An interview with Dr.Wong
If you are a student studying Clinical Medicine in JNU International School, you must have heard about Dr. Wong Kiu Fung. The famous alumnus has not only been known for his achievements in the medical field, but his active extension of a helping hand to his fellow juniors who wish to be as prominent as him in the future.
But how well do you actually know about Dr. Wong?
Dr. Wong’s Chinese characters were adapted from the late legendary author Louis Cha (Jin-yong)’s book “Demi-Gods and Semi-Devils” (Tianlongbabu), to which he explained, “My father wants me to be as admirable as Qiaofeng in the story, for his generosity and chivalry. Of course, not in Kungfu, but rather, in saving lives.” However, something noteworthy is that Dr. Wong originally wanted to study space engineering and develop future advancements that can strengthen the technology and defence of our nation. Until one day, he came across an article written by Mr. Sun Yat-sen, he decided to be a doctor, especially under the influence of his father. “Nothing brings me greater joy than knowing that I can save a patient. That is definitely true once I have begun my medical career.”
Nevertheless, for every hero in the story, they must have had a rough start. Dr. Wong recalled his feelings of being lost and confused during 2004 fall. He found it hard to adapt, and didn’t we all? Yet he never gave up.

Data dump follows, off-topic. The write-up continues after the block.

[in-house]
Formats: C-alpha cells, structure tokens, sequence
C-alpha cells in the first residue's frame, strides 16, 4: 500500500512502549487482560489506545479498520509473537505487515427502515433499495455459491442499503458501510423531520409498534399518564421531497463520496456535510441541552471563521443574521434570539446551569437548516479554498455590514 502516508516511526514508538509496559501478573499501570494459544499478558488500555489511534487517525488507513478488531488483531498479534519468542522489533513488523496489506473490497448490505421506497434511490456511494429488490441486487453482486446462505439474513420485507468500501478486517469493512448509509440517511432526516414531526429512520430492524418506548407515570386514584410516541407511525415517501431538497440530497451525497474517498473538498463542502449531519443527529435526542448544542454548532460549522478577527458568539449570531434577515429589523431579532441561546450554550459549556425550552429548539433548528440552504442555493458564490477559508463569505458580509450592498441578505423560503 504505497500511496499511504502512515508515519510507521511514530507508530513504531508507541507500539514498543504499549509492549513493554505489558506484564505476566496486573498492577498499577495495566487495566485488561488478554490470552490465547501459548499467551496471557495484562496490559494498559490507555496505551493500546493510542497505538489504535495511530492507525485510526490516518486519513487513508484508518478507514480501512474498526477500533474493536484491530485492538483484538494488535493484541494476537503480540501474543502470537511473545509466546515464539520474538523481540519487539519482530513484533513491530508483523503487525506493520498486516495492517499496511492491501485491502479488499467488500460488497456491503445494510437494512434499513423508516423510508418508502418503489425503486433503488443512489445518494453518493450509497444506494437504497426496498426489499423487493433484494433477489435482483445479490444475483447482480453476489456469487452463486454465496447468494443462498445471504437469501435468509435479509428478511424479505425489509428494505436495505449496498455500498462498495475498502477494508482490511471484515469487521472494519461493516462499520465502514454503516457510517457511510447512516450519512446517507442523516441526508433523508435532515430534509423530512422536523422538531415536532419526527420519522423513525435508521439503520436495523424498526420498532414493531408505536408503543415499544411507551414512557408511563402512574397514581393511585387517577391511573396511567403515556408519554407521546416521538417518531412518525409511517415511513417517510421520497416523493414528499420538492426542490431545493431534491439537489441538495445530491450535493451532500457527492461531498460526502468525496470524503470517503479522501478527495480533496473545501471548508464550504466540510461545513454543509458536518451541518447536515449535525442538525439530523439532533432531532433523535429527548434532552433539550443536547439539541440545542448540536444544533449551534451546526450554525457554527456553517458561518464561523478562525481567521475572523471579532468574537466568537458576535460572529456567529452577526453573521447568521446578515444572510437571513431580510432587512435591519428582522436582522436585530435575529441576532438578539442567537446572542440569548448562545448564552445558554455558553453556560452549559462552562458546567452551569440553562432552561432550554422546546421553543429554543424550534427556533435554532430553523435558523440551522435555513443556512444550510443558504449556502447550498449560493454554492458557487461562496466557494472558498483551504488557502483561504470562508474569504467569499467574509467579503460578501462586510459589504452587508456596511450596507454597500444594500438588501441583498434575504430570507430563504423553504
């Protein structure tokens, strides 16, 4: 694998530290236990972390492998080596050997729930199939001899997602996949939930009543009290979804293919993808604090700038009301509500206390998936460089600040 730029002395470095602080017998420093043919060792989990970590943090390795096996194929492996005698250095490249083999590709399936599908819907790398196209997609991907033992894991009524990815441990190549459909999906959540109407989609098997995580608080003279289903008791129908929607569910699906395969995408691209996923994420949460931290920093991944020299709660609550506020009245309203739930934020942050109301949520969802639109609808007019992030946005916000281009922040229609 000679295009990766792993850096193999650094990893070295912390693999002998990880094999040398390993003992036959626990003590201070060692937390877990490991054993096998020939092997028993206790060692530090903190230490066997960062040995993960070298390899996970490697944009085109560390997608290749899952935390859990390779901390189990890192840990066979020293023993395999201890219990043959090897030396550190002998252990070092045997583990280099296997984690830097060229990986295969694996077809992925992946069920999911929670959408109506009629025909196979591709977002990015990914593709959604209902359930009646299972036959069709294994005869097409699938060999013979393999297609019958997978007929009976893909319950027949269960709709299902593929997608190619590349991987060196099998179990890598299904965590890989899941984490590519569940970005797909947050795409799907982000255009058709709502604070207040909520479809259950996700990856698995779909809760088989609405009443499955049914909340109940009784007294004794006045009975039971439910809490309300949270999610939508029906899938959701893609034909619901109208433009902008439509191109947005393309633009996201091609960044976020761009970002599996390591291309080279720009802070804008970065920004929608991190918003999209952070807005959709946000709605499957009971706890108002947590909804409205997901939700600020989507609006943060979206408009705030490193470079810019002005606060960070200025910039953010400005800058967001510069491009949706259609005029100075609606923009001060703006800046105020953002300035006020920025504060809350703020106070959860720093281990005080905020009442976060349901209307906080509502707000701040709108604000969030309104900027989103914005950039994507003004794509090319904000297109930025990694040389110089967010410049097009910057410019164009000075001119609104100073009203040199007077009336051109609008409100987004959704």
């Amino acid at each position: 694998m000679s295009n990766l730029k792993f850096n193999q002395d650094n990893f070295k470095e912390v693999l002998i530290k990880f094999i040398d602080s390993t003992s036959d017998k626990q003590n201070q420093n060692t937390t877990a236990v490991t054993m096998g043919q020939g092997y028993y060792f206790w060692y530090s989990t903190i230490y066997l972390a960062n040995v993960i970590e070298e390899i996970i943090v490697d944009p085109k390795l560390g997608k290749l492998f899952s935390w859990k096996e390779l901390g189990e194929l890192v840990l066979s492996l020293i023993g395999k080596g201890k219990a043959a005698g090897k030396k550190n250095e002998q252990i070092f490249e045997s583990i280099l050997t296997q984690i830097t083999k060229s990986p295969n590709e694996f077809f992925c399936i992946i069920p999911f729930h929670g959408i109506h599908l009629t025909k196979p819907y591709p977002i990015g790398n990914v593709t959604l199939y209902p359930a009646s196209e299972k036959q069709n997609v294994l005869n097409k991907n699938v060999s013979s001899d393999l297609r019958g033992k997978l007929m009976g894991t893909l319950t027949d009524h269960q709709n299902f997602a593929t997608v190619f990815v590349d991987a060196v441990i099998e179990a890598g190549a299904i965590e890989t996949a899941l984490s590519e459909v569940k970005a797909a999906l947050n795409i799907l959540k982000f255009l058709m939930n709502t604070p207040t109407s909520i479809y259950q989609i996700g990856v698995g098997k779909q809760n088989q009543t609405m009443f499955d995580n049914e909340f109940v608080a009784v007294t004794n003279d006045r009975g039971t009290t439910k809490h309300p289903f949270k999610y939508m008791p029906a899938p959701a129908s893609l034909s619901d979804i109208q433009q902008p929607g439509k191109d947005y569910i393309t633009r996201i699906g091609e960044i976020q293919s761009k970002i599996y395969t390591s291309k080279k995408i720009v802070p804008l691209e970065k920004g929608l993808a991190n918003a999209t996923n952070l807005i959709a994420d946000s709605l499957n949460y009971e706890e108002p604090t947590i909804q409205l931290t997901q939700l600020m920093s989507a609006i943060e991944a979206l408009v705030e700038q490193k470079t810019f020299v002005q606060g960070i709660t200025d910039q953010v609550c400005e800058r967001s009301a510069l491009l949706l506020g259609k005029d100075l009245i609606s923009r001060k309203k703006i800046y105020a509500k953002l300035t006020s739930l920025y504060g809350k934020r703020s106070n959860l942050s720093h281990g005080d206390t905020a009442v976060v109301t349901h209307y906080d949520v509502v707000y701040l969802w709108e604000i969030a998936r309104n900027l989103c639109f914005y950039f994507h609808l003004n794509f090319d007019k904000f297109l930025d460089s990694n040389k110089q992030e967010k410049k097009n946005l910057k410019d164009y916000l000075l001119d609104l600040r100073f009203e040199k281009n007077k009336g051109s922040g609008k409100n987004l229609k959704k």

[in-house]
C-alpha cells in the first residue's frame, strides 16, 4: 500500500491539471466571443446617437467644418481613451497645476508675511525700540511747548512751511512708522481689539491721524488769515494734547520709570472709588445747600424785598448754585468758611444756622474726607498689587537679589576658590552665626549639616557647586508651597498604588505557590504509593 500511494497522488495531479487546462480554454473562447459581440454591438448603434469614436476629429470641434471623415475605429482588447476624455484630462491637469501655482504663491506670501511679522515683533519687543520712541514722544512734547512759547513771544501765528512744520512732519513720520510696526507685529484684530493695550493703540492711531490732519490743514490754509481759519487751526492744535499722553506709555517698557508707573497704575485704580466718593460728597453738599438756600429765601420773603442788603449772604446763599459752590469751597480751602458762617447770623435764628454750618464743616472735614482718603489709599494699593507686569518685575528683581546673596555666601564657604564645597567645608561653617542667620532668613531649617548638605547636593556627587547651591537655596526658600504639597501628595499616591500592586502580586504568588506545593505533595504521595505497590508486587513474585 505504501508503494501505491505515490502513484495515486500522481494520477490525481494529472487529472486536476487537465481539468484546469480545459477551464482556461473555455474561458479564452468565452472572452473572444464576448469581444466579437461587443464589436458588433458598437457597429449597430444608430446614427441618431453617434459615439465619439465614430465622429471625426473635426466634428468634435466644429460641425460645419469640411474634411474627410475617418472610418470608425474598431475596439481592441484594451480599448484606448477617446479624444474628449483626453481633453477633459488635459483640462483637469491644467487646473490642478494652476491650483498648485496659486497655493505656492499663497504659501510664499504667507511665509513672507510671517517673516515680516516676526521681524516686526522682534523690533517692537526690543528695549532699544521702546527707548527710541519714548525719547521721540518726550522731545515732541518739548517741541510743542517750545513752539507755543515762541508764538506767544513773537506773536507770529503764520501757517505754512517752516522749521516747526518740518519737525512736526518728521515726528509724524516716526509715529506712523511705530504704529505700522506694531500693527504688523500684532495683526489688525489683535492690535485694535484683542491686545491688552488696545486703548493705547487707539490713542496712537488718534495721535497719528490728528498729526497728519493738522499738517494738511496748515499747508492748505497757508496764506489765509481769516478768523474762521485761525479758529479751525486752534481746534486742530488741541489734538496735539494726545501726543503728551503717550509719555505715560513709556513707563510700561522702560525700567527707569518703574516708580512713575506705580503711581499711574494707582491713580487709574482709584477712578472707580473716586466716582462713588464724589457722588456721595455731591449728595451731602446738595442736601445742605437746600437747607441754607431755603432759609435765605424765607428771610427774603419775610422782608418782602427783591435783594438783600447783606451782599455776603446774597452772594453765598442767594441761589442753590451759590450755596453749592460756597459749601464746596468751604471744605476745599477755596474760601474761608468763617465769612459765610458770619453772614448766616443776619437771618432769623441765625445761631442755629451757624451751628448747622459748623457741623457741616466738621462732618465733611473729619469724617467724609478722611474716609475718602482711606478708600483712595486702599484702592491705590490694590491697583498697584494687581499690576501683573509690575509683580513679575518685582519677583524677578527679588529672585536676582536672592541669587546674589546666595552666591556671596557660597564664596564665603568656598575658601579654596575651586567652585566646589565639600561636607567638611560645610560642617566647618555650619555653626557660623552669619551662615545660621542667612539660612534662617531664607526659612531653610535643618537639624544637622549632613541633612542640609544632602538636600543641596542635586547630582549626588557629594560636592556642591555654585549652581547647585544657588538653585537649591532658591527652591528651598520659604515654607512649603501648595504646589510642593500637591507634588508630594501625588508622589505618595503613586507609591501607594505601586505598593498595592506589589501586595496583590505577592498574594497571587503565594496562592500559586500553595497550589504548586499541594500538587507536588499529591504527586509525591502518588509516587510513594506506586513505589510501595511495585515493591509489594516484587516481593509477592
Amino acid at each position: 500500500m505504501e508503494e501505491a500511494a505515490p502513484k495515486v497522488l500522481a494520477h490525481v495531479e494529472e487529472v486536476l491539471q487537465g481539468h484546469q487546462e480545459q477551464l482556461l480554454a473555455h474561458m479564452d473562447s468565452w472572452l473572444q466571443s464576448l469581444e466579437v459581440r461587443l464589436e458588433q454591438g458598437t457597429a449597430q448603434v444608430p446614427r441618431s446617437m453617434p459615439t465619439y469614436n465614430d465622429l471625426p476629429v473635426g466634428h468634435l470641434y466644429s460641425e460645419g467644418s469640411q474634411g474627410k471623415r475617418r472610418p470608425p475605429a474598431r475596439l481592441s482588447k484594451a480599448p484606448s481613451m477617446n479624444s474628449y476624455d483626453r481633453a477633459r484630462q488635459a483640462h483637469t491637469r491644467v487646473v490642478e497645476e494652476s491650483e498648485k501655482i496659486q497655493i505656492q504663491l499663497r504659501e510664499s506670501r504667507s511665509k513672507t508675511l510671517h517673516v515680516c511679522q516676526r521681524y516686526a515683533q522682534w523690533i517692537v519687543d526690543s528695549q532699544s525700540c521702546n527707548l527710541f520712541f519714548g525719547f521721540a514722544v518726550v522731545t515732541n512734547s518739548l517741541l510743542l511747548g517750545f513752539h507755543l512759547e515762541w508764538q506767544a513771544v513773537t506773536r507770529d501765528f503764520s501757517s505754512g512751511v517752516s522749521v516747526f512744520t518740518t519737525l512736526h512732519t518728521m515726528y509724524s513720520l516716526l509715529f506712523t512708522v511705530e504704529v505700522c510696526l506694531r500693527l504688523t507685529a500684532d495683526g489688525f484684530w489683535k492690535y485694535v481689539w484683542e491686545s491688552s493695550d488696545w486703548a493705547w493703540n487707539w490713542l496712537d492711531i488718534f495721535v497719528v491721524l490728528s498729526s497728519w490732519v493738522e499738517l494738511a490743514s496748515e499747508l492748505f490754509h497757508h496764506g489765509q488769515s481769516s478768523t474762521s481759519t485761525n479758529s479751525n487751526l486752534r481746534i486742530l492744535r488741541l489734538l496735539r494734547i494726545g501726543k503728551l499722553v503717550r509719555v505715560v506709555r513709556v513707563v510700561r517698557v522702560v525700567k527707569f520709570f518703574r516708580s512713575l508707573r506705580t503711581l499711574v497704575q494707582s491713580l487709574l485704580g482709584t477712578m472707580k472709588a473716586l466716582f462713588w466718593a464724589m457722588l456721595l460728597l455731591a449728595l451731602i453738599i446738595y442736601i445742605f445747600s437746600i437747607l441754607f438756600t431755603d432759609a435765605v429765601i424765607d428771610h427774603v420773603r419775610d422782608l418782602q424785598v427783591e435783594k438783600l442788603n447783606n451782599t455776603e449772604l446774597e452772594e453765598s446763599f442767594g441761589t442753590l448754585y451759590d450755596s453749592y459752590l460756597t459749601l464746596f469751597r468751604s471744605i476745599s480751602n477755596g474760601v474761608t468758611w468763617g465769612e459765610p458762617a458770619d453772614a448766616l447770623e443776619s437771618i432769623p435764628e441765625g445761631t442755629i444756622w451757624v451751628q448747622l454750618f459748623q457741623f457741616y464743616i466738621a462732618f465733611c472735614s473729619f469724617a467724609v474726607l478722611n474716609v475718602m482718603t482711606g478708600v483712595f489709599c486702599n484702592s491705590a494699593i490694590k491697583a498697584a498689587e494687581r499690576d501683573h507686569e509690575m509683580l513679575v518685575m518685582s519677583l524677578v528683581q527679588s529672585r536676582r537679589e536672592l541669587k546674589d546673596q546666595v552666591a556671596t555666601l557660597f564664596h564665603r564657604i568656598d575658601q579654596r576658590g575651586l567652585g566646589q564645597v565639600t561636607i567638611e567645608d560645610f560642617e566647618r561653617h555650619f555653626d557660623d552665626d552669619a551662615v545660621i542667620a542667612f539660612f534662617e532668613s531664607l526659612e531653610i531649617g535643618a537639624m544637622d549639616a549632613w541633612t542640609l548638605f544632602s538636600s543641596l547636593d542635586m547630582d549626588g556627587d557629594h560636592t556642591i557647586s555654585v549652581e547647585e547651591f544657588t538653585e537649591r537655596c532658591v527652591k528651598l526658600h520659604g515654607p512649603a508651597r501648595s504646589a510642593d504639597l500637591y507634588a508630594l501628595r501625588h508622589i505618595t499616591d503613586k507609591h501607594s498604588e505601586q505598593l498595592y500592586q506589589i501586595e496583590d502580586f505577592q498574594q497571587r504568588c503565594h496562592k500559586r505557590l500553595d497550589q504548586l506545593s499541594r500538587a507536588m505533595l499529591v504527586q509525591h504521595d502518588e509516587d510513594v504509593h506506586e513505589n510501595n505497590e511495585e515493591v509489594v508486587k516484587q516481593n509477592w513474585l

“I deeply appreciate my professors, especially Dr.LiuKaishanwho taught my Pathology. You know that once we’ve completed our exams we just wait for our results, but she once gave mine back just to correct my concept. She also voiced out herconcerns towards my classmate and corrected him one by one as well. It is such comfort to know that your professors actually care about your studies!” Since then, Dr. Wong has been actively teaching others, “It’s not easy! You have to ensure that you know the content well before teaching others, and at the same time, you get to preserve that memory long term!”
Teaching Clinical Medicine with English was still a relatively new experience for JNU in 2004 then, to which Dr. Wong praised for her open-mindedness, encouragement to students in participating activities, and inviting students from all around the nation to enrich culture. “I joined a research team studying renal transplantation for 2 years. That then I’ve witnessed many failures and disappointments, but we eventually overcame all those challenges. Teamwork. That is the key for success in the medical field, for you all exchange knowledge and efforts in order to achieve the same goal. In addition to that, I’ve discovered my passion towards surgery.”